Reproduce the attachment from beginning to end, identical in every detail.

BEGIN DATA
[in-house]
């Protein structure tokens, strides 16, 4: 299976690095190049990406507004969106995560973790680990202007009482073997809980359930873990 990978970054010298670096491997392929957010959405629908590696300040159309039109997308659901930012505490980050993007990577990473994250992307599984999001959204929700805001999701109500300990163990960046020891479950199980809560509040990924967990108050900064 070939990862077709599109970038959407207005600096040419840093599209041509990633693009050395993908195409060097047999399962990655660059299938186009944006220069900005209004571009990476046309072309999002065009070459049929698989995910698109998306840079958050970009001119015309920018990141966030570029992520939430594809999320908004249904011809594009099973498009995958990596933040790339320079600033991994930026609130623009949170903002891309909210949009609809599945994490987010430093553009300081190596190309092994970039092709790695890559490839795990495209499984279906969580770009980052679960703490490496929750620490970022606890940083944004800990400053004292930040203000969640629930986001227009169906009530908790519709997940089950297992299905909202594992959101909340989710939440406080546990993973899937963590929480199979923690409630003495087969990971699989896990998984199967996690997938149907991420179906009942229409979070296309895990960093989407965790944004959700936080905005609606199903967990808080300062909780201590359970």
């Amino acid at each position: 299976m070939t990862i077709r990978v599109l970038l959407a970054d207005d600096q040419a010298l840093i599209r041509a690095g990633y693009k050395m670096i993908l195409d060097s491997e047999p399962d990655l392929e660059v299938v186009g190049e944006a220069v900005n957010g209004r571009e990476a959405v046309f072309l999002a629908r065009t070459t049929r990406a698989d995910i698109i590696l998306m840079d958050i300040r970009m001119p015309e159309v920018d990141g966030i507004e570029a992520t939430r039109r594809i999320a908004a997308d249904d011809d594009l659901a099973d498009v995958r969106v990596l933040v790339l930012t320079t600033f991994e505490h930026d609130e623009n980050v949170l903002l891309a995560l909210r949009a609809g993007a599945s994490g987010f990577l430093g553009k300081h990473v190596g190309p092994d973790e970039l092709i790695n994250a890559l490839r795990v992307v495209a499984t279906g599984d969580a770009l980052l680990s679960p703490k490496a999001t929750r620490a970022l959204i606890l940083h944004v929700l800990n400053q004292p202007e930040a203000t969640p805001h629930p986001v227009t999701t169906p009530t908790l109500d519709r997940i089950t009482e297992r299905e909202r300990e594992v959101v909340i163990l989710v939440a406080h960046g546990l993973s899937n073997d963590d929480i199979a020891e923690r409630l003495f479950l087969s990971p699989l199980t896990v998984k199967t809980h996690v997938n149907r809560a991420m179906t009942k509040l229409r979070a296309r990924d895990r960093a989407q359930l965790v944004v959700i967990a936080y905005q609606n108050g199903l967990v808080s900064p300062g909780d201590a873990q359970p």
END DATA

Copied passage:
[in-house]
């Protein structure tokens, strides 16, 4: 299976690095190049990406507004969106995560973790680990202007009482073997809980359930873990 990978970054010298670096491997392929957010959405629908590696300040159309039109997308659901930012505490980050993007990577990473994250992307599984999001959204929700805001999701109500300990163990960046020891479950199980809560509040990924967990108050900064 070939990862077709599109970038959407207005600096040419840093599209041509990633693009050395993908195409060097047999399962990655660059299938186009944006220069900005209004571009990476046309072309999002065009070459049929698989995910698109998306840079958050970009001119015309920018990141966030570029992520939430594809999320908004249904011809594009099973498009995958990596933040790339320079600033991994930026609130623009949170903002891309909210949009609809599945994490987010430093553009300081190596190309092994970039092709790695890559490839795990495209499984279906969580770009980052679960703490490496929750620490970022606890940083944004800990400053004292930040203000969640629930986001227009169906009530908790519709997940089950297992299905909202594992959101909340989710939440406080546990993973899937963590929480199979923690409630003495087969990971699989896990998984199967996690997938149907991420179906009942229409979070296309895990960093989407965790944004959700936080905005609606199903967990808080300062909780201590359970």
């Amino acid at each position: 299976m070939t990862i077709r990978v599109l970038l959407a970054d207005d600096q040419a010298l840093i599209r041509a690095g990633y693009k050395m670096i993908l195409d060097s491997e047999p399962d990655l392929e660059v299938v186009g190049e944006a220069v900005n957010g209004r571009e990476a959405v046309f072309l999002a629908r065009t070459t049929r990406a698989d995910i698109i590696l998306m840079d958050i300040r970009m001119p015309e159309v920018d990141g966030i507004e570029a992520t939430r039109r594809i999320a908004a997308d249904d011809d594009l659901a099973d498009v995958r969106v990596l933040v790339l930012t320079t600033f991994e505490h930026d609130e623009n980050v949170l903002l891309a995560l909210r949009a609809g993007a599945s994490g987010f990577l430093g553009k300081h990473v190596g190309p092994d973790e970039l092709i790695n994250a890559l490839r795990v992307v495209a499984t279906g599984d969580a770009l980052l680990s679960p703490k490496a999001t929750r620490a970022l959204i606890l940083h944004v929700l800990n400053q004292p202007e930040a203000t969640p805001h629930p986001v227009t999701t169906p009530t908790l109500d519709r997940i089950t009482e297992r299905e909202r300990e594992v959101v909340i163990l989710v939440a406080h960046g546990l993973s899937n073997d963590d929480i199979a020891e923690r409630l003495f479950l087969s990971p699989l199980t896990v998984k199967t809980h996690v997938n149907r809560a991420m179906t009942k509040l229409r979070a296309r990924d895990r960093a989407q359930l965790v944004v959700i967990a936080y905005q609606n108050g199903l967990v808080s900064p300062g909780d201590a873990q359970p």